Of course, the culture of ‘stardom’ is nothing new among artists. Yet, what makes Jeff Koons different from Jackson Pollock – or even Andy Warhol – is that ‘Koons, by contrast, has perfected the art of taking the same crap on offer at a big-box store — be it an ordinary pail or kitschy figurines – and making it better than anything you could ever own, so that the buyers of his art might feel superior to the plebs without having better taste than they do’, as Barry Schwabsky aptly observed in an article published in The Nation on the occasion of Koons’s retrospective at the Whitney Museum of American Art. Koons is a reactionary artist who legitimises all that is most shallow and cynical in our culture, an accusation that certainly cannot be thrown at either Pollock or Warhol. Koons’ recipe for success is nowadays repeated ad infinitum: provocation, another provocation (preferably one to provoke reaction of conservative segments of society) supported by self-promotion and, finances permitting, an advertisement in one of the major international art magazines. In the contemporary art world, success often translates into the amount of ads in Artforum, which Jerry Saltz calls the ‘porn of the art world’ (and he writes extensively about it in a recent article on New York Magazine’s entertainment news blog).
Indeed, the situation of contemporary art, with its cult of celebrities and colourful ads, does not fill one with optimism. However, as history teaches us, artists can effectively break away from the traps of crises, so perhaps one should not prematurely anticipate a new crisis or predict yet another end of art. Whether a similar situation concerns art critics is a different story. To answer this question, one should perhaps start from considering whether a suitable response to the malaise of art criticism would not be to stop writing about celebrities’ art, or at least writing about them more insightfully, as well as to direct the readers’ attention to the work of less well known artists (not necessarily the younger ones) or those who were unjustly forgotten, as we all know, there are many talents among them.
Of course, art criticism cannot exist in the void and has to react to the interests of the readers and to the Zeitgeist in which we live, as it undergoes significant transformations related to the changes of the media. The role of the critic is being transformed in response. Has he/she really become a ‘courtier’? That may be so, yet certainly for many more reasons than the ones mentioned by Hickey. (Is it not proved by the situation in Poland, where the art market is still undeveloped, there are very few collectors, and yet there are several local celebrities?) Following developments in contemporary art requires mobility. To get a panoramic picture of the crucial phenomena in art, it is not enough to just observe it from one place: be it New York or London, Las Vegas or Warsaw. One needs to travel around the world and open oneself to new artistic experiences, for, as Hickey admits after all, art criticism has to actively follow art. Yet, when he is constantly expected to vigorously and polemically react to what is happening in contemporary art, he becomes increasingly detached from it; a dynamic commentary is substituted by a ‘static’ reflection, sometimes coloured by nostalgia for the times when there were many artists highly committed to their work. Yet, perhaps, it is not just nostalgia for the art world of the past; maybe his ‘detachment’ comes from his growing disillusion about his own social role.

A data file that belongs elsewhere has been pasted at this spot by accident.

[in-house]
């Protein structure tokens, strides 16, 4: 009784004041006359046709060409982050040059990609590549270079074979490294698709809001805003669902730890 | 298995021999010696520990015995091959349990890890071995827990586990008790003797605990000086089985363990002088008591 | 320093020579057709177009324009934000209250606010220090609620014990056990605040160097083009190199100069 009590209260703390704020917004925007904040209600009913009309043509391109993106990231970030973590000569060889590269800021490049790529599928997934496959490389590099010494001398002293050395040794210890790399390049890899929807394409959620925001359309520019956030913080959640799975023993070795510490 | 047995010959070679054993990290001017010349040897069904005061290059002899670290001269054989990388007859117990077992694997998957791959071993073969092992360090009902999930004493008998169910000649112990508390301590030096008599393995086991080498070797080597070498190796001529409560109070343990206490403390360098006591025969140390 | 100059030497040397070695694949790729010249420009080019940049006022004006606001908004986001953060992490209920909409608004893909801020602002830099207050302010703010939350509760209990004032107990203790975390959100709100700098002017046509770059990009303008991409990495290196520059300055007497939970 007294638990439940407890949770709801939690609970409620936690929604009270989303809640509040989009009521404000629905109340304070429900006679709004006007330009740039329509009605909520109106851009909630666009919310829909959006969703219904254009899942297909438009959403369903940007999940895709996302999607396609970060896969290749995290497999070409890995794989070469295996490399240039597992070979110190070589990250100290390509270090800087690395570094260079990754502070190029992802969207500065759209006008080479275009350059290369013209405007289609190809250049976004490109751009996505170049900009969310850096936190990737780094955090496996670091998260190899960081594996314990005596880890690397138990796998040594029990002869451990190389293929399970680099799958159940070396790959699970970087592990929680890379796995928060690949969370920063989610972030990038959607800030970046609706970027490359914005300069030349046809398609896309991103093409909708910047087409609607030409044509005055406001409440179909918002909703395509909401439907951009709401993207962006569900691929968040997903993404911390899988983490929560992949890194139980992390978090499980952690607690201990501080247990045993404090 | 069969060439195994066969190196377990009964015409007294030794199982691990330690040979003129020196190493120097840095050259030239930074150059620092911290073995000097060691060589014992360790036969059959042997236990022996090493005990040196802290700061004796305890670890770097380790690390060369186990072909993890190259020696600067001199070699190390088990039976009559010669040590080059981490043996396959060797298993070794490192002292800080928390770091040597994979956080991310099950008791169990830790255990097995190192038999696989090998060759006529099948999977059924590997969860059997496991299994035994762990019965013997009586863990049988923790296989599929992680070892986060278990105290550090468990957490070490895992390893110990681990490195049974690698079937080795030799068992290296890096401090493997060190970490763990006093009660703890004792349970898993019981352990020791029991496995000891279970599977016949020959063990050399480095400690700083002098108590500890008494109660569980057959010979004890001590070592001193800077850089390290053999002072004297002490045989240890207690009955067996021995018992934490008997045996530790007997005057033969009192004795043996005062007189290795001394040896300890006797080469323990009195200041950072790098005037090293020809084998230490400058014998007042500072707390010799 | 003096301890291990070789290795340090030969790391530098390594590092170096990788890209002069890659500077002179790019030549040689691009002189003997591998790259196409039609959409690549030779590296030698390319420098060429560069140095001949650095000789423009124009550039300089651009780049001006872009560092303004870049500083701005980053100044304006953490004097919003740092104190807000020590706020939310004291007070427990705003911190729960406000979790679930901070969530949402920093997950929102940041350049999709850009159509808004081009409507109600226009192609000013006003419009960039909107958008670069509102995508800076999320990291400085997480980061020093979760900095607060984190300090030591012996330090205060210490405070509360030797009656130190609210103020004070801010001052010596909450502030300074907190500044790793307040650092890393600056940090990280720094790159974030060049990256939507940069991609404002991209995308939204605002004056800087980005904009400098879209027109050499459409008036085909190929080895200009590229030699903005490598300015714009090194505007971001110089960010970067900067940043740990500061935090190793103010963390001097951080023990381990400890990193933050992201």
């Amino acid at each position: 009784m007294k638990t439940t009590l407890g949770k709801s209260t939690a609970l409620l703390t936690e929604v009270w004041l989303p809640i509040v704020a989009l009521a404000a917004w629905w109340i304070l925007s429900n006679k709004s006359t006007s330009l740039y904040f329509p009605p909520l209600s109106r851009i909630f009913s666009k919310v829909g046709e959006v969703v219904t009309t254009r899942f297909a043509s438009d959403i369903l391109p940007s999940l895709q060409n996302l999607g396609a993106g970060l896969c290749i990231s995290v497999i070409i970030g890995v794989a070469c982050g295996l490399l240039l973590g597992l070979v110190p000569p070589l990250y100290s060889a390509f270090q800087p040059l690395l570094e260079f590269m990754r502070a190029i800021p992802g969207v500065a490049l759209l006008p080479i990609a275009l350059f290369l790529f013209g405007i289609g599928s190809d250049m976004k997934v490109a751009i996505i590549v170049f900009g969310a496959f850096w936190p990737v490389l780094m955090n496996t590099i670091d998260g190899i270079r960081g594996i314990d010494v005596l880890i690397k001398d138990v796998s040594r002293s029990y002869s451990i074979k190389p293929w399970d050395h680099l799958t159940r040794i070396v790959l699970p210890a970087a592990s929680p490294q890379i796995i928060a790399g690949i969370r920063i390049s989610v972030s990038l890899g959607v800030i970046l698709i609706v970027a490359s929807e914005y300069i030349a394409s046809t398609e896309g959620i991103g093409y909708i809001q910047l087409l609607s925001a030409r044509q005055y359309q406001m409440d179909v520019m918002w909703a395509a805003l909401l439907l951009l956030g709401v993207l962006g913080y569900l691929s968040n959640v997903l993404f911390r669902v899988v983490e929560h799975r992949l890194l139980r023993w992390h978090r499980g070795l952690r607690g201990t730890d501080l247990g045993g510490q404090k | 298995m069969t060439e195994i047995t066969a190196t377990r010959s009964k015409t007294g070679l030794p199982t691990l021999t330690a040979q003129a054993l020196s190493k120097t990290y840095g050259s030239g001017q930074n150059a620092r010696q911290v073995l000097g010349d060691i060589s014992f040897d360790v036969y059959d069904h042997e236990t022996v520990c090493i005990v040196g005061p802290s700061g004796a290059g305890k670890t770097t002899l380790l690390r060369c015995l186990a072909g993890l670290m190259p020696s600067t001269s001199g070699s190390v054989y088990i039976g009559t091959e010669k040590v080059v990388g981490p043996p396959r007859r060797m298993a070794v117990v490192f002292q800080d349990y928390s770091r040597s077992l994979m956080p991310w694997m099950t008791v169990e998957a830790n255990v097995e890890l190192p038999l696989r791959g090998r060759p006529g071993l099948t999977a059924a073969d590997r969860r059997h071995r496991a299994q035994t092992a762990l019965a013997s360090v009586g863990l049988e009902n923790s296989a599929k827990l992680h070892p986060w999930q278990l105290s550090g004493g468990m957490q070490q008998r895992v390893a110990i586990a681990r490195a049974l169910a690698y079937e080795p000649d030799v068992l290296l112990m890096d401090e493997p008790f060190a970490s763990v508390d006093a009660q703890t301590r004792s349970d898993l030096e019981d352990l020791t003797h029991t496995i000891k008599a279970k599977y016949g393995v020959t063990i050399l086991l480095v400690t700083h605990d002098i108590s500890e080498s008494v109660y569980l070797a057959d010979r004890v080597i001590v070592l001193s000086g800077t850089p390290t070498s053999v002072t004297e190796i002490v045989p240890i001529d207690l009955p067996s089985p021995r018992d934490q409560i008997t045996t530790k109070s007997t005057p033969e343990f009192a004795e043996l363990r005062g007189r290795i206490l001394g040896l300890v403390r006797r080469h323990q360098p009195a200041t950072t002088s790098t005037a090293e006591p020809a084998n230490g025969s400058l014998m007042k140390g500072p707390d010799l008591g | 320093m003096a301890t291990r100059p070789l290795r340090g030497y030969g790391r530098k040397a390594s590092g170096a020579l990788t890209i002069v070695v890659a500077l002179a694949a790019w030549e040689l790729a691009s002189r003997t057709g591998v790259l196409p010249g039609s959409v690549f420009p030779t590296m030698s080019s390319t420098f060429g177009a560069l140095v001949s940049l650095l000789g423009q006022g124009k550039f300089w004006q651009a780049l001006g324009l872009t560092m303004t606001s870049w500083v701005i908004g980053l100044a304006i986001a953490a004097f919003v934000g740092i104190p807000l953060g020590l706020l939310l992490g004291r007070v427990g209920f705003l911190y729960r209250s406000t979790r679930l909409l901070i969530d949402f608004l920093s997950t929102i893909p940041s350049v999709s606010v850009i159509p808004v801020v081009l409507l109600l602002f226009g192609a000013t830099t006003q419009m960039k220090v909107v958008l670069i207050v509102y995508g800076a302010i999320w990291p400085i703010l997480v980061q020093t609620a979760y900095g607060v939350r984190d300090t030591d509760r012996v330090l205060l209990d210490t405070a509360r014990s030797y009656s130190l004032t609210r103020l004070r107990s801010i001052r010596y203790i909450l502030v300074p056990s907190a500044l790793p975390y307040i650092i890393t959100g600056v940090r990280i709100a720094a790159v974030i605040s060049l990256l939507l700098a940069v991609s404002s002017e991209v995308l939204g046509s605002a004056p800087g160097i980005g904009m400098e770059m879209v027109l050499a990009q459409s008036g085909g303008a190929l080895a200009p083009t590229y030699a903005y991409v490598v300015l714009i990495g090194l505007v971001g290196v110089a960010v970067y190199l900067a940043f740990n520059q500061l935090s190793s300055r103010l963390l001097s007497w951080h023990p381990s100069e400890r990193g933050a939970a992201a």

Hickey’s ‘departure’ brings a more general reflection. History teaches us that critics who left a distinct legacy hardly ever considered themselves ‘art critics’; they simply wrote about art with passion, using lively (and sensitive) language that inspired the readers to further probe the mysteries of art, especially those that seemed very dark. Undoubtedly, Hickey does have this kind of talent. So, perhaps, he should continue writing without calling himself an art critic. After all, he has a singular literary talent, and it’s demonstrated by his collection of short stories titled Prior Convictions: Stories from the Sixties. It is where I see the point for his ‘departure’.
Hickey has almost two thousand followers on Facebook (and five thousand friends) who regularly engage in active conversations with him. The success of his page suggests that an informal, immediate communication between the critic and the reader is increasingly popular, and with readers from different generations. In the course of such a dialogue, Hickey’s style of writing – a mixture of in-depth reflection with brief comments typical for a diary – gains polemical character, encouraging readers to question the status quo and search for new meanings in art. Like the Internet in general, Facebook often produces unexpected situations, and which Hickey likes to provoke. Although the fluidity of information and comments on Facebook renders yesterday’s posts uninteresting, they do not die. One might say they are launched into orbit where they will stay forever. They may be retrieved later and with new meanings not so much as fixed knowledge, but as a constant exchange of ideas posing open-ended, ‘Socratic’ questions on what art is and where it is heading. The immediacy of this kind of communication is, of course, important, yet the most interesting aspect of Facebook seems to be that at the time when popular art magazines, newspapers, or blogs are increasingly dependent on advertising and hence shifting towards providing ‘neutral’ news, or even gossip on art, Facebook (despite the fact that it is closely monitored), becomes a forum for the expression of uncensored opinions. Paradoxically, then, what emerges is a kind of ‘slower conversation’ about art in the form of a dialogue uninterrupted by pages and pages of ads.
Perhaps Hickey’s post in question was another ‘hoax’, as some have suggested. But each repetition brings something different (not so long ago the meaning of this phenomenon was the subject of an academic debate between Derrida and Deleuze; numerous philosophers had done it before them, as well), and Hickey skilfully used this repetition to say that he is ‘quitting’ again – and that’s it. Does it mean this time that he considers further distancing himself from the traditional model of writing about art represented by art magazines such as Artforum, The Art Newspaper, or Art press and focus on Facebook? Or, perhaps, does he mean to direct our attention to the fact that since he said it the first time, the art world has not changed for the better, but the significance of social media has increased? Regardless of the implications, it was simply another good read, which I ‘Liked’.
PS: ‘Warhol used to carry this cassette tape recorder around with him. It was always on and Andy carried batteries in his pocket. He called it his ‘wife’ and said it protected him. This was because, when the people in his vicinity knew the tape was on, they would forget their anger and unhappiness and try to make a “good tape.” I was hoping Facebook would work this way, but…’. Dave Hickey, Facebook post on 20 August 2014
The article was originally published in Polish in ‘Obieg’ (www.obieg.pl)